Sapore Steak House

Red meat- and lots more- at Sapore Steak House in Fishkill.



Steak, Italian Style

 

At Sapore Steak House, homemade pastas share the menu with

beef, seafood, and exotic game   

 

By Judith Hausman

 

If you’ve ever wondered what giant elk tastes like, or if cold weather means venison to you, head for Sapore Steak House in Fishkill, Dutchess County, which just celebrated its first anniversary as that town’s newest steakhouse. And if your fellow diners aren’t such committed carnivores, you can tell them about the homemade pasta and piles of tasty seafood, too.

 

Sapore is a first on the east side of the Hudson for restaurateur Sali Hadzi, who established his reputation with Il Cena’colo (one of the region’s highest rated spots), the popular Cena 2000, and Cafe Pitti, all in Newburgh — and all serving updated yet classic Italian fare. This latest venture is housed in the building where Union House (another steakhouse) used to be, so Sapore’s downtown location is a plus.

 

There are several well-appointed dining rooms, providing a much larger capacity inside than the outside suggests, yet there’s still a cozy feel. Decor is understated Generic Bistro: hardwood floors, dark wood, rich colors. Hadzi is adept at creating just the kind of comfortable atmosphere suitable for a casual dinner for two or for larger family and business groups.

 

The wine list is lengthy and wide-ranging, with more than 300 wines priced from $25 to $275, but I had to nudge to get information on wines by the glass. When I did, though, our well-meaning waiter was eager to talk wine. He brought over a bottle of Cartlidge & Browne’s inexpensive and lovely 2004 California Pinot Noir ($28) for us to inspect. Service overall was both attentive and professional.

 

Sapore is billed as an American steakhouse with Italian influences, with a menu that incorporates New York steakhouse style and familiar Italian favorites. What that means is that there’s something for  just about every taste.

 

The long list of recited daily specials is where the action is: foie gras with mango ($14), cold seafood platter ($22), Dover sole ($28). The standard menu of core offerings includes venison, elk, and tuna, along with the filet mignon and the popular porterhouse (for one or two). Appetizers on the menu are steakhouse basics like fried calamari ($10), crab cakes ($14), and buffalo mozzarella and tomato salad ($12). A family-style salad bowl is included with the entrées, but it’s filled with chopped iceberg and a somewhat bland, creamy dressing. Blue cheese served on the side didn’t really save it.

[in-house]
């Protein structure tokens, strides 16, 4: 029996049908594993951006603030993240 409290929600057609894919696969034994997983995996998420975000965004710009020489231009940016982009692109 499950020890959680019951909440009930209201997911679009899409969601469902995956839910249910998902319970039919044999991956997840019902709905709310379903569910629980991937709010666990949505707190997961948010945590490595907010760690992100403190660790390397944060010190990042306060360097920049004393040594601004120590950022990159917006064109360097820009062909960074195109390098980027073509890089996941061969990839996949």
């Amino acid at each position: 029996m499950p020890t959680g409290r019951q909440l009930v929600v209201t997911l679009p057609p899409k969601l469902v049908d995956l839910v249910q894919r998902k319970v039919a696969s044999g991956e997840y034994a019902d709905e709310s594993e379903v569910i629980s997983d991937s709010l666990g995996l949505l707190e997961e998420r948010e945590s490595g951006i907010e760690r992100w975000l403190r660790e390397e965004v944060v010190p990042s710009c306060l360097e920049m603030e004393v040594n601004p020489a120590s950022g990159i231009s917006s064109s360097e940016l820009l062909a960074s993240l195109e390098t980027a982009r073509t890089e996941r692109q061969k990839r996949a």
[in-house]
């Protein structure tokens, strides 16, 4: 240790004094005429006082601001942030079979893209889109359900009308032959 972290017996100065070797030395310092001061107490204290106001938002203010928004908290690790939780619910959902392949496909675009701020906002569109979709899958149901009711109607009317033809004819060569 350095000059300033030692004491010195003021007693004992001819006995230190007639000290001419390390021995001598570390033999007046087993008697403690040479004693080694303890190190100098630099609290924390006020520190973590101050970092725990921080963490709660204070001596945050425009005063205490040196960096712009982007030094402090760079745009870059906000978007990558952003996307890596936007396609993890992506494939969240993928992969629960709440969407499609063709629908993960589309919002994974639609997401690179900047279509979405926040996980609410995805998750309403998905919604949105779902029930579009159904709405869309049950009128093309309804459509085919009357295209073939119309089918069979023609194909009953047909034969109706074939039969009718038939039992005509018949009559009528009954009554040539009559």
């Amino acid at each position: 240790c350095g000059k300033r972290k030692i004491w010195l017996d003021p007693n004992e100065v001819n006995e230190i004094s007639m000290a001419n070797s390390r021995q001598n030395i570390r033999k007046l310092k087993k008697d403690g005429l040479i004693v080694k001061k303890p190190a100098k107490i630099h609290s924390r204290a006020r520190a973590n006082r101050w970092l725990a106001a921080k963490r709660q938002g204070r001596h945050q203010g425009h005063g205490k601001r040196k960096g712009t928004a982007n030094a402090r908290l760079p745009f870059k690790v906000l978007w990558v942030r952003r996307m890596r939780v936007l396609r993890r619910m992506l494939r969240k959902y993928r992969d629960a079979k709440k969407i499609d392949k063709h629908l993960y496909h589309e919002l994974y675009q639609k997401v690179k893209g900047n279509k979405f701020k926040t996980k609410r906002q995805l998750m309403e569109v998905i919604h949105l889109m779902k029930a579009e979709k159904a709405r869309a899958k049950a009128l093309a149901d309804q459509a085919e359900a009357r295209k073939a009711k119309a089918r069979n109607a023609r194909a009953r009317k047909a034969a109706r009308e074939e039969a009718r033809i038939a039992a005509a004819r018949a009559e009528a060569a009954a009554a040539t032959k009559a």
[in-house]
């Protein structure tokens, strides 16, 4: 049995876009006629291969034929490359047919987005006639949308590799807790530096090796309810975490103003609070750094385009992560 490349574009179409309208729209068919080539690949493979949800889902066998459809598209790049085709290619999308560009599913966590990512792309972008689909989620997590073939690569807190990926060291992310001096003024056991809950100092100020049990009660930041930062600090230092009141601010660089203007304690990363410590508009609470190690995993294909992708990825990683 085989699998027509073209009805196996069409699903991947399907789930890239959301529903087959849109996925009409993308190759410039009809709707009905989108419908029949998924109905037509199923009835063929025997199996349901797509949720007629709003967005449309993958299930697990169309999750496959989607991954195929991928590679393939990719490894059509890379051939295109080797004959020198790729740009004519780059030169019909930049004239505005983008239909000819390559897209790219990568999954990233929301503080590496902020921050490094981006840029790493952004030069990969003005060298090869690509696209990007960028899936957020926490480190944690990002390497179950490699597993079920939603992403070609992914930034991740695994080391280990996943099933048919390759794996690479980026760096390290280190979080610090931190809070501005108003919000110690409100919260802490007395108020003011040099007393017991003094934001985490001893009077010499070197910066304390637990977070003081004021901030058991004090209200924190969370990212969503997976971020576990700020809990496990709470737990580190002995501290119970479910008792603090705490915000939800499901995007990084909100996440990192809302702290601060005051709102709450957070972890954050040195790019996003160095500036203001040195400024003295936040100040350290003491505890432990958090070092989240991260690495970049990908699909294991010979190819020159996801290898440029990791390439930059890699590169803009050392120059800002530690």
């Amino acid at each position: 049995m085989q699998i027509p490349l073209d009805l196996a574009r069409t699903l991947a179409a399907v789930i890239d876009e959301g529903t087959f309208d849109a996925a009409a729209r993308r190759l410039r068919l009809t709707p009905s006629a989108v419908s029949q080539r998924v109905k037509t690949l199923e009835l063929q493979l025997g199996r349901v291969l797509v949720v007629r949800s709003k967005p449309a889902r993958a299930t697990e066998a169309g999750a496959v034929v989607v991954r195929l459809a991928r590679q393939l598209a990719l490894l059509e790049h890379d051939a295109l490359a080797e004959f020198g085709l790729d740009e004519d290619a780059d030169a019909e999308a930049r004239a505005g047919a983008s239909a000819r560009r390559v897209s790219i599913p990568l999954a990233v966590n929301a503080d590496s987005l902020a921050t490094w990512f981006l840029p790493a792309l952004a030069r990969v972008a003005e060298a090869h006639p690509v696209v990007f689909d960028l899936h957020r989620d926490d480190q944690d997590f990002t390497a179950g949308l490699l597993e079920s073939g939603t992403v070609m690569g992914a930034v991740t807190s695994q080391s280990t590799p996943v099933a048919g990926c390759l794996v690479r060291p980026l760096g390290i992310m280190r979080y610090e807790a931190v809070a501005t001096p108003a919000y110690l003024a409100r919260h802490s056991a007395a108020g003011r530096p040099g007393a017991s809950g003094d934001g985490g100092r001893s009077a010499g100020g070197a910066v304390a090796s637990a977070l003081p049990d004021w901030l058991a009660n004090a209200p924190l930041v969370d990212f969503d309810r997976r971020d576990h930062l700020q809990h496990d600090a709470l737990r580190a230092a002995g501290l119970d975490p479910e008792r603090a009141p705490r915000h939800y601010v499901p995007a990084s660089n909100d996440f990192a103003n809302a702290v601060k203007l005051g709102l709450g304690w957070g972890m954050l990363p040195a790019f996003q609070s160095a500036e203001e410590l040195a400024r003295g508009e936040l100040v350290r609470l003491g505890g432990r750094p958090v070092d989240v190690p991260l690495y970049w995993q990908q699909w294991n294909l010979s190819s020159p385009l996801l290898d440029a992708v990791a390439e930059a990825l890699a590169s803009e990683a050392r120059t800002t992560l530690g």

Several homemade pastas are available nightly. It was hard to skip the rich five-cheese ravioli ($18) and the broad pappardelle with rabbit ragu ($18), but I was attracted by the tagliarini with bottarga ($19), flaked dried tuna from Sardinia that is sometimes referred to as the poor man’s caviar. Thick, rich mascarpone balanced the lively, sharp flavors of the deliciously salty fish flakes. While it’s novel to find this bright red, peasant-y product in a restaurant, $10 for a half-dish of simple pasta seemed pricey.

 

In classic steakhouse style, our elk ($27) and the grilled prime rib ($28) our waiter recommended came sitting alone on the plate. A choice of potatoes was included (the baked ones are huge; other options include French fries or rice pilaf), but vegetables cannot be substituted. We tried a side of delicately creamed spinach ($4.50), neither oversalted nor over thickened.

 

Unfortunately, the elk was no more than a forgettable “exotic,” and lacked the heartier game flavor of venison. The 18-ounce grilled prime rib ($28) was better: properly medium as requested, it was chewy and on-the-bone flavorful with a creamy horseradish sauce on the side. For diners who prefer seafood, the ring of five large grilled shrimp ($28) ordered by those at a nearby table looked attractive, and the sesame-crusted tuna ($25) is a best-seller.

 

The desserts are house made at Sapore by pastry chef Jocelyn Pacheco (who also makes them for Il Cena’colo). But less would have been more in the case of the generous slice of apple crumb pie that we shared ($7). Less caramel drizzle, less sugary streusel, and a crust half the thickness would have yielded a still special but less cloying sweet. Cheesecake, crème brûlée, and chocolate mousse (all $7) complete the dessert list.

 

While a dinner at Sapore did not make a dramatic impression, it’s a roomy restaurant with a competent staff where diners can count on a pleasing, predictable meal. And though Hadzi set out to create a departure from his other successful eateries, this marriage of traditional steakhouse fare and the Italian cuisine he’s best known for represents a successful bridge, and a surefire way to please just about everyone.

 

 

 

 

 

 

 

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